American Studies
American Studies

Whitney Shylee May

Doctoral Student



The Gothic, 19th-century horror literature and culture, monster theory, literary criticism, spatial literary studies, history of capitalism, circus and sideshow history


Whitney S. May, MA, is a doctoral student in the American Studies program at the University of Texas. Her primary research interests include the Gothic and nineteenth-century horror literature, as well as depictions of the carnivalesque in horror fiction and in popular culture. Her recent work has been published in The Edgar Allan Poe Review and Supernatural Studies, as well as Literature's Kinkiest Corners (Lexington Books, 2019) and Circus Space: The Big Top on the Big Screen (McFarland Press, 2020).


Refereed Articles:

“The Lioness and the Protector: The (Post)Feminist Dialogic of Tamora Pierce’s Lady Knights.” Children’s Literature Annual, 48 (Forthcoming, 2020): 51-79.

“Through the Cheval-Glass: The Doppelgänger and Temporal Modernist Terror in The Strange Case of Dr. Jekyll and Mr. Hyde. Supernatural Studies, 5.1 (2018): 121–135.

“The Influence of Place on Identity in Poe’s ‘Morella’ and ‘William Wilson.’ The Edgar Allan Poe Review, 18 (2017): 218–233. DOI: 10.5325/edgallpoerev.18.2.0218.

Book Chapters:

“The Technology of Anguish: (Re)Imagining Post-9/11 Trauma in Tamora Pierce’s Fantasy Universes,” Displaced: Literature of Indigeneity, Migration, and Trauma. Ed. Kate Rose. Routledge, 2020. 229-244.

“Spectrality and Spectatorship: Heterotopic Doubling in Cinematic Circuses.” The Big Top on the Big Screen: Explorations of the Circus on Film. Ed. Teresa Cutler-Broyles. McFarland Press, 2020. 31-46.

“‘To Test the Limits and Break Through’: How Femslash Rejects Straight-Coding of Queer Experiences in Disney’s Frozen.” Eds. Sara K. Howe and Susan E. Cook, Representing Kink: Fringe Sexuality and Textuality in Literature, Digital Narrative, and Popular Culture. Rowman & Littlefield, 2019. 117-140.

Conference Presentations

April 2020. “The Door Marked ‘Not Scary At All’: ‘Evil Clowns’ and Ontological Crisis Under Late Capitalism,” Popular Culture Association/American Culture Association, Philadelphia PA. (Event cancelled due to COVID-19 outbreak.)

March 2020. “The Door Marked ‘Not Scary At All’: ‘Evil Clowns’ and the Monstrous Abstract,” American Comparative Literature Association, Chicago, IL. (Event cancelled due to COVID-19 outbreak.)

January 2020. “‘It Was Only Because I Was Radically Both’: Fin de Siècle Doppelgängers and the New British Cosmopolitanism,” Modern Language Association, Seattle, WA.

January 2020. “‘Many Books, Many Poes’: Pop-Culture Authorship and the Cult of Edgar Allan Poe,” Modern Language Association, Seattle, WA.

October 2019. “‘They Tortured Us and Pretended it Was an Education’: Netflix’s The Perfection as Neo-Grotesque For the #MeTooPhD Era,” Society for Comparative Literature and the Arts. Atlanta, GA.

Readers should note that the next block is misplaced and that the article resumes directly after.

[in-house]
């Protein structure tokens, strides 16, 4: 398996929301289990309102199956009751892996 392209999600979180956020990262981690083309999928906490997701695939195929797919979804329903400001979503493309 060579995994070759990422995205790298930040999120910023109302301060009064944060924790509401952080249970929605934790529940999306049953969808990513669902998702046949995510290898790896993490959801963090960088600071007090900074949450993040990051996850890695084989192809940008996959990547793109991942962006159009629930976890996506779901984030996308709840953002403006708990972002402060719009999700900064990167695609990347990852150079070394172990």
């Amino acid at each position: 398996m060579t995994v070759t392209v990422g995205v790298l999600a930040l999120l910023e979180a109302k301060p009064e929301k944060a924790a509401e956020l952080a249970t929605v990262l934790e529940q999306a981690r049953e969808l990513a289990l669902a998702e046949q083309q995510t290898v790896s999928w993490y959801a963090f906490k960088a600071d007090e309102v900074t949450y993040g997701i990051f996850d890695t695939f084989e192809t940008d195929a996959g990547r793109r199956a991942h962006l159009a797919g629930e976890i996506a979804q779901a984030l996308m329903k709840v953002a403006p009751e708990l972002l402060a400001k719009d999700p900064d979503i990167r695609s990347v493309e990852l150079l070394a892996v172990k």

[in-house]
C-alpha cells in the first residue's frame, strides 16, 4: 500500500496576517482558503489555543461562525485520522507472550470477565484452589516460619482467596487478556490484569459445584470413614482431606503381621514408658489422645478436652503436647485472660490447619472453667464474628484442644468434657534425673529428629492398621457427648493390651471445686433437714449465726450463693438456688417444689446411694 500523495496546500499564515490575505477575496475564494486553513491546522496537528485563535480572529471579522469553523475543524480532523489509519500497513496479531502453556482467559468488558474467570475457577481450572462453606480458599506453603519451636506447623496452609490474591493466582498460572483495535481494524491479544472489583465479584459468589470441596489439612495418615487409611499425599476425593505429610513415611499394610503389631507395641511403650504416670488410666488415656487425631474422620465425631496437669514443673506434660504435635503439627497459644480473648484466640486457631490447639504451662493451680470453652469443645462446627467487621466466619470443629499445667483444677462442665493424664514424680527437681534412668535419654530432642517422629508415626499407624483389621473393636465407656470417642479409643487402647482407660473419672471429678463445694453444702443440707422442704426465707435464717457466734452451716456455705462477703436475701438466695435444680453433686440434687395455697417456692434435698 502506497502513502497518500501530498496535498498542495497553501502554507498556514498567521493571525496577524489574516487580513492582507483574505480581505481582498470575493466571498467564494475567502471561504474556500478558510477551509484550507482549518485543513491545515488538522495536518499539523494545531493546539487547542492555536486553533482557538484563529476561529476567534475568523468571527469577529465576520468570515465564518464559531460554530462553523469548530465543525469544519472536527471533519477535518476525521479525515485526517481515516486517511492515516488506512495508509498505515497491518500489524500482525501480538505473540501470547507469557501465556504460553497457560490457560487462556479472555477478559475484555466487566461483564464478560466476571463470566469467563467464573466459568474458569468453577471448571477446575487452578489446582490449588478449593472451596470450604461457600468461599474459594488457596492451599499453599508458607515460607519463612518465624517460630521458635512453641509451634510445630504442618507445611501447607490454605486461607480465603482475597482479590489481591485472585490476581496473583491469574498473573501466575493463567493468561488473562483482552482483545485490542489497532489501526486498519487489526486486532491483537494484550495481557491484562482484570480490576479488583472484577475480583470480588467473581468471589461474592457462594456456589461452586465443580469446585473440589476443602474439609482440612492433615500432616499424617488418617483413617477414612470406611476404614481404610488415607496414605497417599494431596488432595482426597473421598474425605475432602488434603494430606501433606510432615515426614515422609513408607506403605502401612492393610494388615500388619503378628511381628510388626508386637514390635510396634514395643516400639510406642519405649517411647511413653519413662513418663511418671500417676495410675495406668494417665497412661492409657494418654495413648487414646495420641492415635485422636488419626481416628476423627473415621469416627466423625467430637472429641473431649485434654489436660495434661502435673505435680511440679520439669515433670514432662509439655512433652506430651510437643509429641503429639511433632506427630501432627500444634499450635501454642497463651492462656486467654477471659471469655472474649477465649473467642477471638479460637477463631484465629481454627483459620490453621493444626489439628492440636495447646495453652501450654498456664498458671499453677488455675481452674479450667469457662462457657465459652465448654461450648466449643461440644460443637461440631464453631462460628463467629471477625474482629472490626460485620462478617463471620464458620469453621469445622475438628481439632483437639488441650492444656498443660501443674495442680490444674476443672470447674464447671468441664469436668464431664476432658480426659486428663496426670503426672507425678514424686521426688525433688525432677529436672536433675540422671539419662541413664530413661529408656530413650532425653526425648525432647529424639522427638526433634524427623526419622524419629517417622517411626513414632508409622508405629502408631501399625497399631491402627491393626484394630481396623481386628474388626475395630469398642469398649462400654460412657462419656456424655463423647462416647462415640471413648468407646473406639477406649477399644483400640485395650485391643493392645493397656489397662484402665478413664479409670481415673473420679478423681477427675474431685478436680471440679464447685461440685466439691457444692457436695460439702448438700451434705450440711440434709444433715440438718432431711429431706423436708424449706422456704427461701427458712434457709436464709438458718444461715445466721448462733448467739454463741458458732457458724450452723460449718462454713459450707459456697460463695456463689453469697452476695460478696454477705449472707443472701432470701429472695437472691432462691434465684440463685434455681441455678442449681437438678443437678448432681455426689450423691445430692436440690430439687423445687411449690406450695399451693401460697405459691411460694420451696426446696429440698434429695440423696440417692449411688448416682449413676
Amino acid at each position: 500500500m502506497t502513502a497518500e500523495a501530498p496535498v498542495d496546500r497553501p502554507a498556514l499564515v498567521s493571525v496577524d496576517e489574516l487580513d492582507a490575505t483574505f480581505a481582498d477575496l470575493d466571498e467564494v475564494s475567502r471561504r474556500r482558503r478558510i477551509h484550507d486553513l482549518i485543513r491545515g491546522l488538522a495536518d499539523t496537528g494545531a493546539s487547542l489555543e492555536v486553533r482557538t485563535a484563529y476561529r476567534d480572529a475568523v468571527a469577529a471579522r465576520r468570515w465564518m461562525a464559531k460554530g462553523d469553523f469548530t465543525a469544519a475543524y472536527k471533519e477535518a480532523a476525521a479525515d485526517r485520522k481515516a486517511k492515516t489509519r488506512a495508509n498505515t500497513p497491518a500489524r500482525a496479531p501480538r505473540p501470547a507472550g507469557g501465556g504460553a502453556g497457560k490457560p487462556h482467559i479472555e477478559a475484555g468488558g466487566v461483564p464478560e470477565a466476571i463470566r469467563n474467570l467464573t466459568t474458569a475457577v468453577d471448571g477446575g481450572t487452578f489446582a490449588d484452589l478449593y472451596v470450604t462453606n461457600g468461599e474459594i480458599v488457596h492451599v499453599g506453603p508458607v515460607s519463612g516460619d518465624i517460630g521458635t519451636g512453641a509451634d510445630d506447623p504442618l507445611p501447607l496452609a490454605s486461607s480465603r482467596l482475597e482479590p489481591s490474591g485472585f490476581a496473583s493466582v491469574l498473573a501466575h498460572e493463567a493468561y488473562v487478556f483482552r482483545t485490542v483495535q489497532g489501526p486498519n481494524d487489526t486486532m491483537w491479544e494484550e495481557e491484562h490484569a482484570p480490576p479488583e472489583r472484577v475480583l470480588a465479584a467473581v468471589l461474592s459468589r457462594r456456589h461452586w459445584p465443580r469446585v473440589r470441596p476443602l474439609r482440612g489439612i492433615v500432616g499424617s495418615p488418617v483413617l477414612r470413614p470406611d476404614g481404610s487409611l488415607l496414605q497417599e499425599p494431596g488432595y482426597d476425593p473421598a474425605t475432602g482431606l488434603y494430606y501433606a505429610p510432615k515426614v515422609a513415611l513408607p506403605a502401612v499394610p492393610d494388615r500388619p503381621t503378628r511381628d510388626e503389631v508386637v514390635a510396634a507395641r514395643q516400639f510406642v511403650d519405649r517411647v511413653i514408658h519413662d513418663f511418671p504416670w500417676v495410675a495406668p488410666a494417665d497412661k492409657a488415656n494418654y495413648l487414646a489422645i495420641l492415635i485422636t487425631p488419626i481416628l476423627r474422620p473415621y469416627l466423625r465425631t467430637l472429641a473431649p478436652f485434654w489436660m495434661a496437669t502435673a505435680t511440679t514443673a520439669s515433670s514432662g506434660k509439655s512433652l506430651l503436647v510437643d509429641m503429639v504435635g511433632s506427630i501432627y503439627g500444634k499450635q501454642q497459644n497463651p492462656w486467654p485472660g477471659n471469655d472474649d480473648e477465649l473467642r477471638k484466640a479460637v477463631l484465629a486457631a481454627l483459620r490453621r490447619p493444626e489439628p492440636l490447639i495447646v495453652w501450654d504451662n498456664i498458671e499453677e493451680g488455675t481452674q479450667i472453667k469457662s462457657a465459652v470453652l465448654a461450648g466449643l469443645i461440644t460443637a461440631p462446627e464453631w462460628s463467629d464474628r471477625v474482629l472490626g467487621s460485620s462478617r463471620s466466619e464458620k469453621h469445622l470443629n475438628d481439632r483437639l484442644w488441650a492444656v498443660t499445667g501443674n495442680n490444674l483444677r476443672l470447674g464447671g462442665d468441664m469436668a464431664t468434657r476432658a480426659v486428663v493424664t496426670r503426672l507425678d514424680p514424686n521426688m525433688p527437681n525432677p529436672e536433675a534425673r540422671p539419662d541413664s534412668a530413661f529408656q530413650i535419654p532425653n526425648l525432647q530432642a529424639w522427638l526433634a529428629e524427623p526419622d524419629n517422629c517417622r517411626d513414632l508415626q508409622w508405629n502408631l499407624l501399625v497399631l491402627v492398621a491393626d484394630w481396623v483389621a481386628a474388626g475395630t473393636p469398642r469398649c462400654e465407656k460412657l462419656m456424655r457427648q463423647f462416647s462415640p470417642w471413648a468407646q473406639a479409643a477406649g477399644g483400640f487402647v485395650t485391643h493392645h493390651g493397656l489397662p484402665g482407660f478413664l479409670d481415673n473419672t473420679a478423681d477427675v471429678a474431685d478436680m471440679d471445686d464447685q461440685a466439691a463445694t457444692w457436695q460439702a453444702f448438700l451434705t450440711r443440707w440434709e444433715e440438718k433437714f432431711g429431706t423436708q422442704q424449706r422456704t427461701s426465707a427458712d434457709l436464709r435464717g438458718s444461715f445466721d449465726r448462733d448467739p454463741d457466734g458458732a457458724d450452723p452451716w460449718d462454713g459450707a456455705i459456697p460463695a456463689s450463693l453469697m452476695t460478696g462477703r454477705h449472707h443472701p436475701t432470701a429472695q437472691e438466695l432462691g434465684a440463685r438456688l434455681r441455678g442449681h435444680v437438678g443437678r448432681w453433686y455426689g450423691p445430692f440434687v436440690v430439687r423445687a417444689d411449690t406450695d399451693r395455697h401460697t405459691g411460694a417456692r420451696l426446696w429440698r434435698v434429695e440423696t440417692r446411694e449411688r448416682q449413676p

April 2019. “Topophilic Perversions: Fetishizing Sites of Monstrosity in American Dark Tourism,”Of Gods and Monstersconference. San Marcos, TX.

March 2019. “Remapping Terra Obscura: The Fetishization of Hauntology in American Dark Tourism,” American Comparative Literature Association. Washington, DC.

October 2018. “Pennywise and Pound Foolish: Scary Clowns and the Monstrous Marketplace,” Society for Comparative Literature and the Arts, The Woodlands, TX.

June 2018. “Fantastic Machines and National Trauma: Imagining the Post- 9/11 Future in Tamora Pierce’s Tortall,” Children's Literature Association. San Antonio, TX.

October 2017. “(In)Hospitable Spaces: How American Horror Story Reconsiders Transcendental Homelessness in the Digital Age,” Society for Comparative Literature and the Arts, Baltimore, MD.

March 2017. “‘Trapped and Bedeviled’: Pop-Culture Authorship and the Cult of Edgar Allan Poe,” North Eastern Modern Language Association, Baltimore, MD.

November 2016. “The Unmappable Self: Heterotopic Place and Gothic Dualism in Poe’s ‘William Wilson,’” South Central Modern Language Association, Dallas, TX.

August 2016. “A Sword in the Hand of the Goddess: Postsecular and Feminist Intersections in Tamora Pierce’s Tortall,” Mythopoeic Society, San Antonio, TX.

February 2016. “Shadows of Similitude: The Tomb as Interstitial Place in Poe's ‘Morella,’” Frontiers and Borders in American Literature symposium, American Literature Association, San Antonio, TX.

May 2015. “‘Half Myself Has Buried My Other Half’: Early Modern Anxieties in Poe's ‘The Man That Was Used Up,’” American Literature Association, Boston, MD.

October 2014. “Wildness and Wilderness: Eco-Empowering the Earth Mother in Toni Morrison's Song of Solomon, Beloved, and Home,” South Central Modern Language Association, Austin, TX.

October 2014. “The Natural Features of the Natural Other: An Ecocritical Analysis of the Skrælings in The Vinland Sagas,” Texas Medieval Association, Denton, TX.

February 2014. “Paradise Lost: An Ecocritically Oedipal Resolution,” Sigma Tau Delta International English Honors Society Conference, Savannah, GA.